There’s a place in the world for tradition: having “Happy Birthday” sung to you once a year; fireworks on the Fourth of July; praying before meals.
But there’s also a time when tradition becomes and end in itself. Evidently, there is a preoccupation among a rather large segment of humanity to continue doing things the way they have “always” been done – regardless of the detriment to themselves or their communities.
The Church needs to wrestle with change. There are some things that cannot change – our belief in Jesus Christ; the reality and mystery of the Trinity; the promise of everlasting life. There are many other items of our practice that can and must change. The problem is telling which category an item falls into.
Some are tempted to “leave the decision with God” and keep everything. But a Church that keeps everything soon finds itself at odds with itself, as old solutions conflict with new realities. Such a Church also abdicates its responsibility to be a force of discernment. It degenerates into miserliness, division and clannishness. It looks lots like the Church we have today.
Worst of all, it does not look like God, which should be its primary preoccupation.
St. Paul makes a statement in the epistle of today that makes Church changers nervous:
“All good giving and every perfect gift is from above,
coming down from the Father of lights,
with whom there is no alteration or shadow caused by change.”
To some, the idea that God is eternal an immutable (unchanging) implies that God cannot change tactics – indeed that God’s specific tactics have been known by God since the beginning. This idea has even given some people the belief that God knows ahead of time which of us will be saved and which damned, leading to a belief in predestination. Theologians seem to want to speak on both sides of this issue, claiming that God knows all (past, present and future) and yet allows free will. This strikes me as game-playing and dishonest. I’ll deal with this another time, but it seems horrible to think that a future-knowing God just plays along with us, though he knows our individual outcomes. The idea just doesn’t sit well with me.
Yet how can God be unchanging, as St. Paul insists, while doing things differently for different people?
This is where the first reading, the responsorial psalm and the Gospel can assist.
In the first reading, Moses entreats the people to obey the commandments without change. “Observe them carefully,” he says, “for thus will you give evidence of your wisdom and intelligence to the nations…” This should be red meat to the no-change faction. Better not change anything, they might think, because God doesn’t like change! But obedience implies wisdom, and wisdom isn’t about doings things without involving one’s intelligence. Hmm.
The responsorial psalm starts to put a twist to God’s unchangingness. The response is this, “One who does justice will live in the presence of the Lord.” Hmm. It’s not about blindly obeying statutes, but about doing justice. Conservatively, perhaps, it’s about obeying the statutes in a way that brings about justice. Hmmm, again. What might that mean about statutes that cannot be obeyed in a way that is just? What about a manner of obeying a statute that itself is unjust?
Finally, the gospel reading gets to the crux of the matter. In the reading, Jesus chastises the Pharisees and scribes who complain that he does not make his disciples wash their hands before eating, as is traditional. Jesus smacks them upside the head with this rejoinder:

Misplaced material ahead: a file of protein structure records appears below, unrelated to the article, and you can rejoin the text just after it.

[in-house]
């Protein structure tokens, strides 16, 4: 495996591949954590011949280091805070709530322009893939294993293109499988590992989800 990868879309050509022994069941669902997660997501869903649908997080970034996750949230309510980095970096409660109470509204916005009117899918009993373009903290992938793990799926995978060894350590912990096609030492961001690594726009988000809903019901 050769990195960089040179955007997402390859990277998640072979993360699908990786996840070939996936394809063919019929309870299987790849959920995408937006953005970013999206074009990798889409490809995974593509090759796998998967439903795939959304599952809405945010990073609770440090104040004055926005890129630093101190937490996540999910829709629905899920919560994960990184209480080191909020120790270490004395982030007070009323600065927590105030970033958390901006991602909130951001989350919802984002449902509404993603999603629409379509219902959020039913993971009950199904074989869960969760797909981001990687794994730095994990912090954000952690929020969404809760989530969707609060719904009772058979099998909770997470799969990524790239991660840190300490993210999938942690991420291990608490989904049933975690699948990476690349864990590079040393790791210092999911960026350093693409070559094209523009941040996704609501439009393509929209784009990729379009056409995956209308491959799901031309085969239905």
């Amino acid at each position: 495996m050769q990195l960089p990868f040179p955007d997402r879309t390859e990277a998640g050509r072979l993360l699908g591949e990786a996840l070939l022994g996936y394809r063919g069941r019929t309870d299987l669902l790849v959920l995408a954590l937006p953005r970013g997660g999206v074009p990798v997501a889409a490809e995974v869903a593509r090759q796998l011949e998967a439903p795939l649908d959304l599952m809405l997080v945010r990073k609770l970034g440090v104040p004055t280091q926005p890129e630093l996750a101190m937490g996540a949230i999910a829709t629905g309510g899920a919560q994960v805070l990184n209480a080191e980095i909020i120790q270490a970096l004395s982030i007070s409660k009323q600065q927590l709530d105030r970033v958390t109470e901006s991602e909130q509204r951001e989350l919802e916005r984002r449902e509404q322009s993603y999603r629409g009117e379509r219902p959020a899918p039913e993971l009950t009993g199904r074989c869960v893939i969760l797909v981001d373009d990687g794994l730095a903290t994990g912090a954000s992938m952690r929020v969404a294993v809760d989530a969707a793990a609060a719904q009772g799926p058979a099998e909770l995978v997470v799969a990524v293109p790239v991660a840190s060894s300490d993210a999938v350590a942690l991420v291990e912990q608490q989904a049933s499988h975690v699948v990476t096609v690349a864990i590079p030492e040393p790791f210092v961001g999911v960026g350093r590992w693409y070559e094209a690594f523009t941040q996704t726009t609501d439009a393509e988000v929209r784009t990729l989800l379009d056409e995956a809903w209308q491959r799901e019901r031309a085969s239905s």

“Well did Isaiah prophesy about you hypocrites, as it is written:True defilement, he continues, comes not from what a person puts into himself, but from what a person pulls out of himself – “evil thoughts, unchastity, theft, murder, adultery, greed, malice, deceit, licentiousness, envy, blasphemy, arrogance, folly.”
This people honors me with their lips,
but their hearts are far from me;
in vain do they worship me,
teaching as doctrines human precepts.
You disregard God’s commandment but cling to human tradition.”
What does this say about those who desperately cling to human traditions – be it the Latin Mass or a favorite 1960s “folk Mass” song? It comes down to this: Are we being just by dividing the Church against itself? Does our worship style make us more open to remediating injustice or more insular and prideful? Are we being greedy, attempting to keep God’s grace to ourselves? Are we being selfish and foolish, pretending that the world does not change and the musical tastes of our youth must be inflicted on subsequent generations?
So what does this say about the immutability of God? Does God’s immutability lie in his tactics, or in his overall strategy and values? Can God’s goodness be a constant while God’s method of achieving goodness change – and change often? Can God always be just, but achieve justice sometimes through granting rewards and sometimes through putting us through trials? Can God be always holy, but sometimes allow us to wallow in sin and perversion?
I think the answer is yes. And this relativizes the importance of valuing man-made traditions over those that are God-made and God-supported. Think about that the next time you are tempted to berate your atheistic neighbor who walks for peace, to laud some traditionalist friend who dismisses regular Catholics and apostates, or to appreciate the bishop who parrots the standard Church line and thereby considers himself wise.
A Church that is wise and just needs to be constantly involved in the world, constantly evolving, constantly changing. But just as with the broken clock that is right twice a day, a Church that stagnates can be just once in a while, but only by accident.
The image is from http://www.elegant-living.com/el_ISM-AM747.html, which shows a Mikado clock that is actually for sale.